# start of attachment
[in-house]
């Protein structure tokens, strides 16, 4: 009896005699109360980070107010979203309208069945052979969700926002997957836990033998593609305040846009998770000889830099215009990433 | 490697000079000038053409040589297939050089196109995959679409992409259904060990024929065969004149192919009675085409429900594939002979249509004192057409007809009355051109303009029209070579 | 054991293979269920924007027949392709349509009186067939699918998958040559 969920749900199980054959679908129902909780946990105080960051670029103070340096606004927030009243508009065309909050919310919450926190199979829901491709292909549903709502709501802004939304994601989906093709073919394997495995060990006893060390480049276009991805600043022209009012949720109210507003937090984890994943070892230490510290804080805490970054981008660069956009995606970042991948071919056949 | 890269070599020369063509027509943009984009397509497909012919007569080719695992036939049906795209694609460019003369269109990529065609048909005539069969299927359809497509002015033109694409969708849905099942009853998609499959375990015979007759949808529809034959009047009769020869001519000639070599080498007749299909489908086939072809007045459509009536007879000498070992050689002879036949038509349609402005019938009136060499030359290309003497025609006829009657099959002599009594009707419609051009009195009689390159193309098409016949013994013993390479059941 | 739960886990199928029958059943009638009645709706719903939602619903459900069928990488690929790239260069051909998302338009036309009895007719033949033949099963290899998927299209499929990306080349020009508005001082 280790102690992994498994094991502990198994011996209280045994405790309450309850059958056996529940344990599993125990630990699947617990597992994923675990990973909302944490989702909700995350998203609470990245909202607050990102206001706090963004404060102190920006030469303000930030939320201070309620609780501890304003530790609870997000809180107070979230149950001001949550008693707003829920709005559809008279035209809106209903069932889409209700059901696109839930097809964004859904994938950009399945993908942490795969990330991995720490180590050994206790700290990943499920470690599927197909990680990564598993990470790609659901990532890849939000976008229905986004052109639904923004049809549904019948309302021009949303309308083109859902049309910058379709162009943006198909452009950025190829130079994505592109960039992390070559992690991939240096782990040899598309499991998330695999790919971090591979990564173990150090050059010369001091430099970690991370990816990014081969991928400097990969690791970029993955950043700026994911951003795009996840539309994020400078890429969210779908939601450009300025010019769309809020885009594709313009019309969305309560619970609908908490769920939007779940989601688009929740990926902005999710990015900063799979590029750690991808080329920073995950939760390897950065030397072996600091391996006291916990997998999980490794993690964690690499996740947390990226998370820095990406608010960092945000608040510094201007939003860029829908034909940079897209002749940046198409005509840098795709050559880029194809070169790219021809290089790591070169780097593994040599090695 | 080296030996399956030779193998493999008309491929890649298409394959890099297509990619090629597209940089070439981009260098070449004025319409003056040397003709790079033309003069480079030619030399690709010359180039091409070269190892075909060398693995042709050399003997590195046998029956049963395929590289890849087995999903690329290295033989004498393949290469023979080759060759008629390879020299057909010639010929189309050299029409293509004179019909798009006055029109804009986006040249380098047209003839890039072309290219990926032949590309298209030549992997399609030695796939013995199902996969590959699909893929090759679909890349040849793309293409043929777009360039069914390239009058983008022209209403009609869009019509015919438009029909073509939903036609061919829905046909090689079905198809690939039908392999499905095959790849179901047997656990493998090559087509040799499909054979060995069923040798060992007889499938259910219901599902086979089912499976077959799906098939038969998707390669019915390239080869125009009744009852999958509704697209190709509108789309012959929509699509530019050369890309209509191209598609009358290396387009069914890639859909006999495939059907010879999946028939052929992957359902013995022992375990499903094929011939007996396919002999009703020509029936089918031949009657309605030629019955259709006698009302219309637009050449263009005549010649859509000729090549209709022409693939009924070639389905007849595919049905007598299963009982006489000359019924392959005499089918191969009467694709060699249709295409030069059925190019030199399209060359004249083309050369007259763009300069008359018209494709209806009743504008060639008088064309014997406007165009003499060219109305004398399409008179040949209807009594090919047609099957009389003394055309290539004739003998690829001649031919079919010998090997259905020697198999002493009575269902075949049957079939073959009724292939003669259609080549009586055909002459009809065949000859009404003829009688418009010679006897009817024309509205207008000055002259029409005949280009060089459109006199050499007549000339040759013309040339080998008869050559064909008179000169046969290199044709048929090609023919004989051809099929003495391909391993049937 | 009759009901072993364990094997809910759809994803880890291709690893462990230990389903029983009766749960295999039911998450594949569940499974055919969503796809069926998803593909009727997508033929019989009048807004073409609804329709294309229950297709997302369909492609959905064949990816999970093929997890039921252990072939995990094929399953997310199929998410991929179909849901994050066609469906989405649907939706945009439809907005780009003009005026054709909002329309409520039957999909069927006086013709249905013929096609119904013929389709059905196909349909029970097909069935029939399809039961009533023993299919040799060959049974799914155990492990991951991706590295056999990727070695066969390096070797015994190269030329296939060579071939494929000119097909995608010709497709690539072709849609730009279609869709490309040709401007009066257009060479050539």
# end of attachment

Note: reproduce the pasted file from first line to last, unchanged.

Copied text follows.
[in-house]
């Protein structure tokens, strides 16, 4: 009896005699109360980070107010979203309208069945052979969700926002997957836990033998593609305040846009998770000889830099215009990433 | 490697000079000038053409040589297939050089196109995959679409992409259904060990024929065969004149192919009675085409429900594939002979249509004192057409007809009355051109303009029209070579 | 054991293979269920924007027949392709349509009186067939699918998958040559 969920749900199980054959679908129902909780946990105080960051670029103070340096606004927030009243508009065309909050919310919450926190199979829901491709292909549903709502709501802004939304994601989906093709073919394997495995060990006893060390480049276009991805600043022209009012949720109210507003937090984890994943070892230490510290804080805490970054981008660069956009995606970042991948071919056949 | 890269070599020369063509027509943009984009397509497909012919007569080719695992036939049906795209694609460019003369269109990529065609048909005539069969299927359809497509002015033109694409969708849905099942009853998609499959375990015979007759949808529809034959009047009769020869001519000639070599080498007749299909489908086939072809007045459509009536007879000498070992050689002879036949038509349609402005019938009136060499030359290309003497025609006829009657099959002599009594009707419609051009009195009689390159193309098409016949013994013993390479059941 | 739960886990199928029958059943009638009645709706719903939602619903459900069928990488690929790239260069051909998302338009036309009895007719033949033949099963290899998927299209499929990306080349020009508005001082 280790102690992994498994094991502990198994011996209280045994405790309450309850059958056996529940344990599993125990630990699947617990597992994923675990990973909302944490989702909700995350998203609470990245909202607050990102206001706090963004404060102190920006030469303000930030939320201070309620609780501890304003530790609870997000809180107070979230149950001001949550008693707003829920709005559809008279035209809106209903069932889409209700059901696109839930097809964004859904994938950009399945993908942490795969990330991995720490180590050994206790700290990943499920470690599927197909990680990564598993990470790609659901990532890849939000976008229905986004052109639904923004049809549904019948309302021009949303309308083109859902049309910058379709162009943006198909452009950025190829130079994505592109960039992390070559992690991939240096782990040899598309499991998330695999790919971090591979990564173990150090050059010369001091430099970690991370990816990014081969991928400097990969690791970029993955950043700026994911951003795009996840539309994020400078890429969210779908939601450009300025010019769309809020885009594709313009019309969305309560619970609908908490769920939007779940989601688009929740990926902005999710990015900063799979590029750690991808080329920073995950939760390897950065030397072996600091391996006291916990997998999980490794993690964690690499996740947390990226998370820095990406608010960092945000608040510094201007939003860029829908034909940079897209002749940046198409005509840098795709050559880029194809070169790219021809290089790591070169780097593994040599090695 | 080296030996399956030779193998493999008309491929890649298409394959890099297509990619090629597209940089070439981009260098070449004025319409003056040397003709790079033309003069480079030619030399690709010359180039091409070269190892075909060398693995042709050399003997590195046998029956049963395929590289890849087995999903690329290295033989004498393949290469023979080759060759008629390879020299057909010639010929189309050299029409293509004179019909798009006055029109804009986006040249380098047209003839890039072309290219990926032949590309298209030549992997399609030695796939013995199902996969590959699909893929090759679909890349040849793309293409043929777009360039069914390239009058983008022209209403009609869009019509015919438009029909073509939903036609061919829905046909090689079905198809690939039908392999499905095959790849179901047997656990493998090559087509040799499909054979060995069923040798060992007889499938259910219901599902086979089912499976077959799906098939038969998707390669019915390239080869125009009744009852999958509704697209190709509108789309012959929509699509530019050369890309209509191209598609009358290396387009069914890639859909006999495939059907010879999946028939052929992957359902013995022992375990499903094929011939007996396919002999009703020509029936089918031949009657309605030629019955259709006698009302219309637009050449263009005549010649859509000729090549209709022409693939009924070639389905007849595919049905007598299963009982006489000359019924392959005499089918191969009467694709060699249709295409030069059925190019030199399209060359004249083309050369007259763009300069008359018209494709209806009743504008060639008088064309014997406007165009003499060219109305004398399409008179040949209807009594090919047609099957009389003394055309290539004739003998690829001649031919079919010998090997259905020697198999002493009575269902075949049957079939073959009724292939003669259609080549009586055909002459009809065949000859009404003829009688418009010679006897009817024309509205207008000055002259029409005949280009060089459109006199050499007549000339040759013309040339080998008869050559064909008179000169046969290199044709048929090609023919004989051809099929003495391909391993049937 | 009759009901072993364990094997809910759809994803880890291709690893462990230990389903029983009766749960295999039911998450594949569940499974055919969503796809069926998803593909009727997508033929019989009048807004073409609804329709294309229950297709997302369909492609959905064949990816999970093929997890039921252990072939995990094929399953997310199929998410991929179909849901994050066609469906989405649907939706945009439809907005780009003009005026054709909002329309409520039957999909069927006086013709249905013929096609119904013929389709059905196909349909029970097909069935029939399809039961009533023993299919040799060959049974799914155990492990991951991706590295056999990727070695066969390096070797015994190269030329296939060579071939494929000119097909995608010709497709690539072709849609730009279609869709490309040709401007009066257009060479050539």